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​​​​​​​​​​​​Lymantria dispar dispar (Spongy Moth)

Spongy moth (Lymantria dispar dispar) -- formerly known as gypsy moth -- is a serious forest pest and is responsible for killing millions of oak and other species of trees across the state.

Although oak species are preferred, spongy moth caterpillars feed on hundreds of other tree and shrub species, including:

  • Apple
  • Alder
  • Aspens
  • Basswood
  • Birches
  • Hawthorn
  • Hemlock
  • Tamarack (larch)
  • Pines
  • Spruces
  • Willows​
  • Witch hazel

Often confused with other caterpillars, the spongy moth caterpillar has a yellow and black head, a hairy body with five pairs of blue spots, followed by six pairs of red spots.

It usually takes more than one year of defoliation before trees die; however, conifers that are defoliated may be killed after a single season of defoliation.

Although the boom and bust cycles of the spongy moth are less severe than during the past, they still require control during years when their populations are high.

Tips for Homeowners with Spongy Moth Infestations

Survey your property for egg masses in the summer and fall. The spongy moth has one generation per year in Pennsylvania.

Females lay their eggs as light tan egg masses (100-1,500 eggs/mass) on trees, stones, and other substrates during June and July.

Eggs hatch from mid-April to early May the following spring.

Penn State Extension offers a Guide to Spongy Moth Egg Mass Sur​veying, which includes an instru​ctional video, both of which explain how to survey for spongy moth egg masses.

Mechanical Removal of Spongy Moth Egg Masses and Larvae

Tactics for mechanical removal of spongy moth egg masses can be effective for individual yard trees, but are not effective as a forest-wide control method.

Methods include removal of egg masses before they hatch and removal of unnecessary yard objects where egg masses can be hidden, such as:

  • Piles of old wood
  • Building materials
  • Dead branches, firewood, and other refuse

Egg masses should be scraped into a sealed container or bag and disposed.

Another control tactic is wrapping burlap around the trunks of trees where spongy moth larvae can hide during the day.

The larvae hiding under the burlap are then scraped into a can of soapy water, killing them.

Insecticide Treatme​​​​nts to Control Spongy Moth Caterpillars

Using insecticides to reduce defoliation during high spongy moth densities is an effective option; however, they do not eliminate the spongy moth entirely or shorten the infestation period.

Homeowners must assess the risks and benefits of insecticide use.

Insecticides are not necessary unless the population of spongy moth egg masses or larvae indicate a threat to your trees.

There are several insecticides registered for use for spongy moth; however, only some of them are available for homeowner use.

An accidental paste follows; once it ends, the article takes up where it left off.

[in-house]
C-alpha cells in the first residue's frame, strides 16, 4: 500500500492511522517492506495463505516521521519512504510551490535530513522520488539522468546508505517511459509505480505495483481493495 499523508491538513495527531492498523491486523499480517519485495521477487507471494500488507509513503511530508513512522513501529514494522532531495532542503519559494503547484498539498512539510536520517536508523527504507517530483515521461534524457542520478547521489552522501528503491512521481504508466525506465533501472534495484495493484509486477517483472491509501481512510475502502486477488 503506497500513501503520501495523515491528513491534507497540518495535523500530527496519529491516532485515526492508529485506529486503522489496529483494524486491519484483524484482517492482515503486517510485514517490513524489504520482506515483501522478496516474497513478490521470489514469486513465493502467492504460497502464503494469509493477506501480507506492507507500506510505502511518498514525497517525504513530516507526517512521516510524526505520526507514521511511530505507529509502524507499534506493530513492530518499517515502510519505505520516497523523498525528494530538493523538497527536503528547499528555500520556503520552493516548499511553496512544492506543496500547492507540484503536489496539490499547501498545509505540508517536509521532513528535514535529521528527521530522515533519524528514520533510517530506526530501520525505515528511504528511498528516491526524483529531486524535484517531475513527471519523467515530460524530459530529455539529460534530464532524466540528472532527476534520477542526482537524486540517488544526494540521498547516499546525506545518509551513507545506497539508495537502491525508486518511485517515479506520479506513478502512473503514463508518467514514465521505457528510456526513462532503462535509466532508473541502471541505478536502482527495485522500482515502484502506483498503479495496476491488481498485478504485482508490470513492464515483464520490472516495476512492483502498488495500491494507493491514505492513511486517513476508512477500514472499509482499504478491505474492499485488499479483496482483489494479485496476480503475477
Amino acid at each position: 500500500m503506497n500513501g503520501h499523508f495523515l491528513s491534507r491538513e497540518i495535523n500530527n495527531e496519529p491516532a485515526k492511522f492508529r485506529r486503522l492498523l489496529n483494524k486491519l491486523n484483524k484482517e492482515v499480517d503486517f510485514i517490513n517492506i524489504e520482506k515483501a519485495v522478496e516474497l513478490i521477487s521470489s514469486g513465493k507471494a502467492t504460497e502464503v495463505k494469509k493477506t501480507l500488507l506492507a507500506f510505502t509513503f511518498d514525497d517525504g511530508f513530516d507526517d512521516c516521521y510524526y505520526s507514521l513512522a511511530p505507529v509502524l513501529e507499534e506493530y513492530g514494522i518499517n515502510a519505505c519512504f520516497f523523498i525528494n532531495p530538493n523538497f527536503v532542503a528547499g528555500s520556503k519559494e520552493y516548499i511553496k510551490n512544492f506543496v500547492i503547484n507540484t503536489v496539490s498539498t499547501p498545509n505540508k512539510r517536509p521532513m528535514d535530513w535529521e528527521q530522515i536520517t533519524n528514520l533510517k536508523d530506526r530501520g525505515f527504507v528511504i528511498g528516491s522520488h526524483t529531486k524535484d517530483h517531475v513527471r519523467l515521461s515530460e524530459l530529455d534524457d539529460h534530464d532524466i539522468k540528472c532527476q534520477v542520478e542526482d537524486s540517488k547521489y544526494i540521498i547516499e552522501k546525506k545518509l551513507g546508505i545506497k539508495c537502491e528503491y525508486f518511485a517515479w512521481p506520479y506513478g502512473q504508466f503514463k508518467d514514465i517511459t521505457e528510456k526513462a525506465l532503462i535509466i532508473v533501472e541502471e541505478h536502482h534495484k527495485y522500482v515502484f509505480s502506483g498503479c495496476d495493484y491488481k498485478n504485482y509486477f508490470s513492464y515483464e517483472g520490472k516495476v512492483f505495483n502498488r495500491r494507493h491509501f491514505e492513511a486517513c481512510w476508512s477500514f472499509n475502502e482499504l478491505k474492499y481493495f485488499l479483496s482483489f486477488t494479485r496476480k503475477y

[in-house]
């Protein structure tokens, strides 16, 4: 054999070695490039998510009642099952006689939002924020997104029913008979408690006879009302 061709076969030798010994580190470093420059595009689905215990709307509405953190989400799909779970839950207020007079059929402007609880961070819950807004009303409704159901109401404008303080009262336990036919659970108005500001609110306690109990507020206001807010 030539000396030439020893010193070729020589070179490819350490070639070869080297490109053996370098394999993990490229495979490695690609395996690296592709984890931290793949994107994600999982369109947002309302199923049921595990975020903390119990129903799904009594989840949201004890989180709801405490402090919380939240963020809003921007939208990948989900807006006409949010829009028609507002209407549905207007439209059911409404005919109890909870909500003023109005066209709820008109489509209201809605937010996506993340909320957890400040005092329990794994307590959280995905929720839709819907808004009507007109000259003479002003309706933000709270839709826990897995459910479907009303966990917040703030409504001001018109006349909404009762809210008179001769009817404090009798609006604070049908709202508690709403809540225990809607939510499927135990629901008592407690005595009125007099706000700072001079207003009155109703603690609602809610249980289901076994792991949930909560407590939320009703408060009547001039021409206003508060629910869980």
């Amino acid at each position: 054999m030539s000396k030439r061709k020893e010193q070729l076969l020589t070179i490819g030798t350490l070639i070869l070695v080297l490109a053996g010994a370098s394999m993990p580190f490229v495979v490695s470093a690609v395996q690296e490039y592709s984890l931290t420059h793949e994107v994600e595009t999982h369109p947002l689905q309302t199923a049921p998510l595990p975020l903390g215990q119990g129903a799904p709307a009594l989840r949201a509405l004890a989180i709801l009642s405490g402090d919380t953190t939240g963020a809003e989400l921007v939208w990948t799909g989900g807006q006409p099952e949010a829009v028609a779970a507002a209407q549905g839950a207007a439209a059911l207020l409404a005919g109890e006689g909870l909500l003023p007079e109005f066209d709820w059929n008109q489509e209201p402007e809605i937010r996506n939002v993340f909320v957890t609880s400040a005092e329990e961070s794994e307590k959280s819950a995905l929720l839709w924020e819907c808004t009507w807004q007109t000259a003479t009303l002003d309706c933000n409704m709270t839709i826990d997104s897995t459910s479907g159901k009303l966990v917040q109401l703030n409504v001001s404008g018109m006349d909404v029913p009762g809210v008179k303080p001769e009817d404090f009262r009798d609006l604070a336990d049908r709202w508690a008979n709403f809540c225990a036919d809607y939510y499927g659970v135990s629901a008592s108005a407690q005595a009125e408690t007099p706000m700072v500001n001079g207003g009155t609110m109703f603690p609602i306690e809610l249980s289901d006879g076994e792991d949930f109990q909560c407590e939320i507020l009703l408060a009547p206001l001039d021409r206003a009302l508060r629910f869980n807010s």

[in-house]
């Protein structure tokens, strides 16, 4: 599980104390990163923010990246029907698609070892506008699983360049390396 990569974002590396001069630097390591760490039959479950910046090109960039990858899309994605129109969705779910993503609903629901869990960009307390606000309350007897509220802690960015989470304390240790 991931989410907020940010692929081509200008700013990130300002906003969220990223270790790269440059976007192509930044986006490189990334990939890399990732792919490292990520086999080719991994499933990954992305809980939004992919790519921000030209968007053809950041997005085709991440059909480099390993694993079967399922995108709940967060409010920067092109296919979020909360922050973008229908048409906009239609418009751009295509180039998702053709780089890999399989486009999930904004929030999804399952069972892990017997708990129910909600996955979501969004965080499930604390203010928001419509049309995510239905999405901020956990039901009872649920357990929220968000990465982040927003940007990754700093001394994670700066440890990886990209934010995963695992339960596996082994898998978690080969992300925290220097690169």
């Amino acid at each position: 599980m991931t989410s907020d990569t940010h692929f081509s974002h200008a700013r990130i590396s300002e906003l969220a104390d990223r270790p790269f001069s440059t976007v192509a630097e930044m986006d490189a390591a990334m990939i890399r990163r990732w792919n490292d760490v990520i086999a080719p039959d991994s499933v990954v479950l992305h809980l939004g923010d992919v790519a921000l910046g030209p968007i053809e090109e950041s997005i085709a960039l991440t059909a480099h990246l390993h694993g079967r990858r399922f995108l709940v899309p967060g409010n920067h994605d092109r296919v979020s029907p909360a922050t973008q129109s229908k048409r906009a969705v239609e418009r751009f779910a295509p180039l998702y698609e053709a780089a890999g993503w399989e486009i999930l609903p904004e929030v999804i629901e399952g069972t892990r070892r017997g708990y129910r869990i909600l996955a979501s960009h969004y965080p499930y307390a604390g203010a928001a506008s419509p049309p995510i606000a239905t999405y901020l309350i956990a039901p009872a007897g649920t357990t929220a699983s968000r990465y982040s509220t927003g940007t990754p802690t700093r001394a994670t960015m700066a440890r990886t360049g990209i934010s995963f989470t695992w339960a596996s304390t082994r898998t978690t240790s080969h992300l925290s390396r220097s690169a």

Always read the label instructions before using an insecticide.

Spongy Moth Spraying for Private Residential Landowners

DCNR conducts an aerial spongy moth suppression program to treat state and federal forest lands.

DCNR does not spray for spongy moths on private lands.

Private landowners or municipalities can conduct their own treatment program by following the steps in the Guide to Conducting a Private Spongy Moth Suppression Program (PDF).

A recent innovation is the use of drones by a few companies in the northeast to chemically treat smaller woodlots or residential trees.

Aerial applicators licensed to work in Pennsylvania are compiled into two lists, below:

Treatments begin in the spring (usually May) when 50 percent of the caterpillars are in their second instar, so timing is critical.

If you believe that you have a need for a spongy moth suppression treatment, you should begin making plans during the fall and winter months preceding the year of treatment.

Spongy Moth Infestations in Pennsylvania Forests

The longest-standing effort to manage forest pests on Pennsylvania’s forest lands is the Department of Conservation and Natural Resources ​Bureau of Forestry’s spongy moth (previously known as gypsy moth) program.

The spongy moth has been causing significant forest damage in Pennsylvania since the 1970s.

An outbreak occurred from 2013 to 2019 and another outbreak is occurring from 2021 through 2024.​

The Bureau of Forestry uses an integrated pest management approach to monitor and treat spongy moth populations to lessen tree mortality and prevent significant defoliation.

The bureau conducts annual spongy moth ​egg mass su​rveys (PDF) to monitor spongy moth populations and implements a suppression program when populations exceed threshold levels.

The bureau uses applications of Bacillus thuringiensis, subspecies kurstaki (Btk) -- a natural biological insecticide -- and tebufenozide -- an insect growth regulator -- to control spongy moth populations via aerial application using airplanes and helicopters.

Both insecticides are deemed safe and are commonly used in agriculture.

2024 State and Federal Land Spray Area Map

The Lymantria dispar dispar (Spongy M​oth) Sprayi​ng Status GIS Map provides information about where the Department of Conservation and Natural Resources will be spraying for spongy moth infestations on state and federal lands in 2024.

2024 Pennsylvania Game Commission Spray Map

The Pennsylvania Game Commission will conduct their own spongy moth suppression program in 2024.

These spray blocks can be found on the Pennsylvania Game Commission Spongy Moth Spray Blocks web page.